We often hear about young people receiving ASBOs or committing crimes, but we don't always celebrate the achievements of children and teenagers.
Scouting is one organisation that aims to promote a positive image of young people.
Lord Robert Baden-Powell founded the movement in 1907, and 100 years later some 28 million people across the world now proudly call themselves Scouts.
One such group is the 1st Harrow Weald Scout Group, in Clamp Hill, which is celebrating its centenary next year.
Andy Downes, assistant Scout leader, has been with the 1st Harrow Weald Group for more than 50 years; he first joined as a cub in 1953.
The 63-year-old said: "I have had every position there is going here.
"I think scouting has a lot to offer young people, especially the friend-ships. I'm still in touch with the people that used to be in my group."
The group was formed by William Henry Peers, the then vicar of All Saints Church, in Uxbridge Road, and was known as the All Saints Scout Troop. In 1909, when most scout troops started to register, the name was changed to the 1st Harrow Weald. It is one of the oldest Scout groups running.
The Scouts were originally based at the church, but by around 1911 they had moved into a farm barn off Harrow Weald, where Waitrose is situated now. In 1936, the group was transferred to its current location at the top of Clamp Hill.
Seven acres of land surround the hut, including the pond on Brooks Hill. The land was originally rented from the local landowner, but he died in the 1980s and the group was given an acre of land around the hut.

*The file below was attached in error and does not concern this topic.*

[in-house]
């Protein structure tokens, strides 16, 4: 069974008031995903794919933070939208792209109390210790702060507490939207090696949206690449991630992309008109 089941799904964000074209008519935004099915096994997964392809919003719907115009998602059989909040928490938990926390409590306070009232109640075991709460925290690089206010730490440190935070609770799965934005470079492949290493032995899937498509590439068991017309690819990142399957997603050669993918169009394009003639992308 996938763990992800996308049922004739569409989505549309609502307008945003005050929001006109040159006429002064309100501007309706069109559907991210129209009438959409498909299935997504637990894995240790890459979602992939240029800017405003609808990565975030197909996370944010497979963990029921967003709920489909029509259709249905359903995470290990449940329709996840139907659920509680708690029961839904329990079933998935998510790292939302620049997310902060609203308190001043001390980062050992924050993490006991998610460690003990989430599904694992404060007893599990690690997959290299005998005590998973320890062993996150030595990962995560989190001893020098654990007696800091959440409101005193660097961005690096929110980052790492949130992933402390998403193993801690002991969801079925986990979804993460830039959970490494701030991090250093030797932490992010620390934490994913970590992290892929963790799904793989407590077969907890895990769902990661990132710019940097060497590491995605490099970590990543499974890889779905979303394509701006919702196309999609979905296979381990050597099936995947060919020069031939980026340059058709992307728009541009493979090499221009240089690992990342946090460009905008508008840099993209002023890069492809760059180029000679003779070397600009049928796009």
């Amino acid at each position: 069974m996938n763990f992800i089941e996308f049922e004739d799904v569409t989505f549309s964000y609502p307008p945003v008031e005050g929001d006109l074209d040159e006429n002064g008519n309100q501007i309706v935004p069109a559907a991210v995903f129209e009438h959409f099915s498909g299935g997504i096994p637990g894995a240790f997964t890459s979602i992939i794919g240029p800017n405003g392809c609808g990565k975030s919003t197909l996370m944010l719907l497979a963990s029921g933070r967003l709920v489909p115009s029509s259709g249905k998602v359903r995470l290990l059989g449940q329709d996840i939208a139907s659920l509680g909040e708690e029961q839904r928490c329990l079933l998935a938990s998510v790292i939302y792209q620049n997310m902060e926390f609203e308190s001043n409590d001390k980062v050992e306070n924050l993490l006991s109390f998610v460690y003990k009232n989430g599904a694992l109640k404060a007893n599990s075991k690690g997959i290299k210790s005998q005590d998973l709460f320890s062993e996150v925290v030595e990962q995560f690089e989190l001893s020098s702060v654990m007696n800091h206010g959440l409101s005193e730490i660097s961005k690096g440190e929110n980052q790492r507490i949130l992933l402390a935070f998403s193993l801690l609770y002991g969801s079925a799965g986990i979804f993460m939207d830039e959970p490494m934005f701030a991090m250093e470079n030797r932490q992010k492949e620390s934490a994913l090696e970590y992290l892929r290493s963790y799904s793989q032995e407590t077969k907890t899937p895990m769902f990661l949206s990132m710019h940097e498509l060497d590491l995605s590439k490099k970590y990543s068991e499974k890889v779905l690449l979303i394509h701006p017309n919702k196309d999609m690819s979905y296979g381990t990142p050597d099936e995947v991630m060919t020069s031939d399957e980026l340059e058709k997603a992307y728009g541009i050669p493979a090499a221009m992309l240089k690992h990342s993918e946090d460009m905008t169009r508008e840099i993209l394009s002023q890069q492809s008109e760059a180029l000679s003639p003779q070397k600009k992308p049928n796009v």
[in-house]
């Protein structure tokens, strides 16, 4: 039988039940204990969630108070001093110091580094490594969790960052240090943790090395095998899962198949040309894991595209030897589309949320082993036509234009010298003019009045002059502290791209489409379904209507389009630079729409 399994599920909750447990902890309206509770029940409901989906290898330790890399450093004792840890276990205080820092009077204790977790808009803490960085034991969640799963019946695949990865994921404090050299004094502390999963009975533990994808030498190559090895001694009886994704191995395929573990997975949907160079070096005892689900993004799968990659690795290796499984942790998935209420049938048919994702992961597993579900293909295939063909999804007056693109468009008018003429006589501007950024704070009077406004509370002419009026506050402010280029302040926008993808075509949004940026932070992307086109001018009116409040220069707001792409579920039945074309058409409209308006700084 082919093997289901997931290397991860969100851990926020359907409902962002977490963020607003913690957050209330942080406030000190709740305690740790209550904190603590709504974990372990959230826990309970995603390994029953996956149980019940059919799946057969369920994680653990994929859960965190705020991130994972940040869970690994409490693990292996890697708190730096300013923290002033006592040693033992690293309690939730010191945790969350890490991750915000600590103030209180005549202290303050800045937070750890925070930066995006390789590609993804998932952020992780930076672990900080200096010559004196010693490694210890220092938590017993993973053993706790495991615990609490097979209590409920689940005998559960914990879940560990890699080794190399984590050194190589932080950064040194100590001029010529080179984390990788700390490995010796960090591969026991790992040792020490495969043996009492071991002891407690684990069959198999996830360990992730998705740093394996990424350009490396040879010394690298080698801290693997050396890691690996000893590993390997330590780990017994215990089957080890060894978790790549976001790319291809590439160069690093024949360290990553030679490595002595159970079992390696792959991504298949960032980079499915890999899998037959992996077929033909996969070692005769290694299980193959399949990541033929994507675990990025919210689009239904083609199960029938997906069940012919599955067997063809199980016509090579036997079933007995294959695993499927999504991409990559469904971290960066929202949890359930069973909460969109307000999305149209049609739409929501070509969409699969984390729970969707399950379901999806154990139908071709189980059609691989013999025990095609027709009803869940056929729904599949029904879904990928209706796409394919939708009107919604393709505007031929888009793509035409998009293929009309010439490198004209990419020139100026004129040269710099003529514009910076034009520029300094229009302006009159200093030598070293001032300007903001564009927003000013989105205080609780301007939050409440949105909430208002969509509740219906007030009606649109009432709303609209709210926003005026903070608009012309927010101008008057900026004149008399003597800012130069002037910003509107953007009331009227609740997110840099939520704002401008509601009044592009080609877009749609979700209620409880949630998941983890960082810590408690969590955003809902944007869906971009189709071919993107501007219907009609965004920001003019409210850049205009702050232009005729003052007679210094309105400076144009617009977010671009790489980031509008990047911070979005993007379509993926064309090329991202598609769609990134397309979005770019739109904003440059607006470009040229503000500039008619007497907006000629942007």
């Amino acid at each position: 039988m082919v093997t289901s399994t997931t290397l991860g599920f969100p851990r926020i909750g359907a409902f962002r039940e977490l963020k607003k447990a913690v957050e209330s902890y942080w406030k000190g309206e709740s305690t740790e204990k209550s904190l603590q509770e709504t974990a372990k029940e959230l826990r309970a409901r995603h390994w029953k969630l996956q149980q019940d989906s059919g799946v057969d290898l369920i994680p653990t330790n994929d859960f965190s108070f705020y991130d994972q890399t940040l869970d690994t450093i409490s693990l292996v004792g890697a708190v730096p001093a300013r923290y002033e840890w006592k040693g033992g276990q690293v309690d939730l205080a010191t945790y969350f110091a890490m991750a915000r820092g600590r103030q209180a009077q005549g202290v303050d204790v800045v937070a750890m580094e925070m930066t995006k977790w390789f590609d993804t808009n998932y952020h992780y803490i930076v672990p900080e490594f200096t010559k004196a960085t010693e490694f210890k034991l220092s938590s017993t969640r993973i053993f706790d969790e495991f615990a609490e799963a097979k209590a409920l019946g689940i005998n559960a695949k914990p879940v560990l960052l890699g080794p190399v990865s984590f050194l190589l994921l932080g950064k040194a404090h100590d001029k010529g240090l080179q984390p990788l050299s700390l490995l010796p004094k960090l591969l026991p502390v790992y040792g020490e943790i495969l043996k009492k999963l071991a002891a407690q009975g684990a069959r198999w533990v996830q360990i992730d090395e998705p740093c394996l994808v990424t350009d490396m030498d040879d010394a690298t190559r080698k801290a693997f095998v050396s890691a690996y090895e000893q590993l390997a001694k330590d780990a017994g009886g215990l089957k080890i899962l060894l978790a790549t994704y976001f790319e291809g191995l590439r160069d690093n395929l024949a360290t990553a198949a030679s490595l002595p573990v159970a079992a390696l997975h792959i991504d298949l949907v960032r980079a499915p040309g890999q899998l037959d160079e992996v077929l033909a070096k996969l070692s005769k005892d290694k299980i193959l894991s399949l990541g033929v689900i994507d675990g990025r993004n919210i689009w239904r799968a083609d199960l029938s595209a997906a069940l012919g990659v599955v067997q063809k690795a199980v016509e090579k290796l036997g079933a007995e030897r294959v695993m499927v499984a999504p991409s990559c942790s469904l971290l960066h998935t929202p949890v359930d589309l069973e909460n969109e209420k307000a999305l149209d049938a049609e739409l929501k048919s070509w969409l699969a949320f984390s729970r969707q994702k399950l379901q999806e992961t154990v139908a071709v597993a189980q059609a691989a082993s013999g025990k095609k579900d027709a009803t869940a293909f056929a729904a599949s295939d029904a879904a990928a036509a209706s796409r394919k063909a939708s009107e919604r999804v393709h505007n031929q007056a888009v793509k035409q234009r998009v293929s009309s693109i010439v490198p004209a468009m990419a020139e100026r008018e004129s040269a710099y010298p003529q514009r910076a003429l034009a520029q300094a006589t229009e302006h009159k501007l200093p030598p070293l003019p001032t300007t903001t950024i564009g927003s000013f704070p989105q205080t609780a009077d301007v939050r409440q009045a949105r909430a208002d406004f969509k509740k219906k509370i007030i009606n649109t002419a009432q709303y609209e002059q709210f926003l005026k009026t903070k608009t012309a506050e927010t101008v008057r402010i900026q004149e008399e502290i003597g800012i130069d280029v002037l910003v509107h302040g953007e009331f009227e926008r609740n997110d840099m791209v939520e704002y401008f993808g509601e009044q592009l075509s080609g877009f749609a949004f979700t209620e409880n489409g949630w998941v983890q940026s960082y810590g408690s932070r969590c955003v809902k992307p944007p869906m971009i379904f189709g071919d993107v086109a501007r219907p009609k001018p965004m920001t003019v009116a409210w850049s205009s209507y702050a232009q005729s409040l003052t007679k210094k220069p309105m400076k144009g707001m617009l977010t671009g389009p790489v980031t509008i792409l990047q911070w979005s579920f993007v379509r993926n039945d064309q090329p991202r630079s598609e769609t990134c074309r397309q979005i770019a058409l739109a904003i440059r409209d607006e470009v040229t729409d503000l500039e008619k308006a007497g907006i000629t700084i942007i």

At first, meetings were held in a wooden hut on the site, but in 1954 the new headquarters was completed, with the acquisition of a £300 second-hand Nissan hut from RAF Uxbridge, with a brick wall at each end. The hut was very basic with no mains drainage. The only facilities were a chemical toilet and a kitchen with a cold water tap. Heating was by a log fire.
Mr Downes said: "We have been here for 50 years.
"The hut has been extended since it was donated; four years ago we had the roof replaced, which was made out of asbestos, and as with anything else, all buildings need maintenance."
The hut was extended to accommodate a kitchen, toilets and storeroom on one side and mains drainage. In 1999 a large amount of money was spent on the building, replacing the end wall and the roof. There is a project in place at the moment to replace the kitchen and the old rooms at the back of the hall are being renewed to create an office all the leaders can use, an extra storeroom and sleeping accommodation to allow Beaver sleepovers.
Scout leader Craig Humpleby, who is leaving the group this month, said: "There is nothing between us and the countryside. If we want to take the young people for a walk we can take them to Old Redding."
The Harrow Weald branch is currently thriving; more than 30 girls and boys between the ages of six and 14 attend scouts, cubs and beavers sessions each week. Famous members of the group have included the actor Nicholas Lyndhurst and the cricketer Angus Fraser.
The scout group is now preparing for its centenary celebrations, which will include fetes and fundraising events throughout the year.
Tony Hassan, the group leader, said: "The reason why it has lasted so long is probably the dedication of the leaders.
"When a boy or girl leaves the scouts they get wrapped up in their own lives and that is the reason we have problems with leaders sometimes.
"But without leaders it wouldn't be a group."